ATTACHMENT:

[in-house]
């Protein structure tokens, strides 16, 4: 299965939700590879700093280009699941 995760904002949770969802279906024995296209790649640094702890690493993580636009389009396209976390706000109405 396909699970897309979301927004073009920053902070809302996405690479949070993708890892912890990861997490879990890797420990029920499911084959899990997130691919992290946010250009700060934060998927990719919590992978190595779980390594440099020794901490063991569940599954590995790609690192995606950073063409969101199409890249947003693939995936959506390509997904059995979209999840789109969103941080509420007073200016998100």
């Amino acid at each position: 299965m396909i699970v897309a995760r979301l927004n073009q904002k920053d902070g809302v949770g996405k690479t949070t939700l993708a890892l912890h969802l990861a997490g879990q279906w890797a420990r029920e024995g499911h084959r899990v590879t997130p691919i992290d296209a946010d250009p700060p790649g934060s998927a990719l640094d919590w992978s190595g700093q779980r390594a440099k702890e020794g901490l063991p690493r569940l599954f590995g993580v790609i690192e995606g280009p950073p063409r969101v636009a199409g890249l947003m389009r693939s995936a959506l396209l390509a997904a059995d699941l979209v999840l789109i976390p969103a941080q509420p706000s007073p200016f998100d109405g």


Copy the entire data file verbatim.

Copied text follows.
[in-house]
């Protein structure tokens, strides 16, 4: 299965939700590879700093280009699941 995760904002949770969802279906024995296209790649640094702890690493993580636009389009396209976390706000109405 396909699970897309979301927004073009920053902070809302996405690479949070993708890892912890990861997490879990890797420990029920499911084959899990997130691919992290946010250009700060934060998927990719919590992978190595779980390594440099020794901490063991569940599954590995790609690192995606950073063409969101199409890249947003693939995936959506390509997904059995979209999840789109969103941080509420007073200016998100």
């Amino acid at each position: 299965m396909i699970v897309a995760r979301l927004n073009q904002k920053d902070g809302v949770g996405k690479t949070t939700l993708a890892l912890h969802l990861a997490g879990q279906w890797a420990r029920e024995g499911h084959r899990v590879t997130p691919i992290d296209a946010d250009p700060p790649g934060s998927a990719l640094d919590w992978s190595g700093q779980r390594a440099k702890e020794g901490l063991p690493r569940l599954f590995g993580v790609i690192e995606g280009p950073p063409r969101v636009a199409g890249l947003m389009r693939s995936a959506l396209l390509a997904a059995d699941l979209v999840l789109i976390p969103a941080q509420p706000s007073p200016f998100d109405g």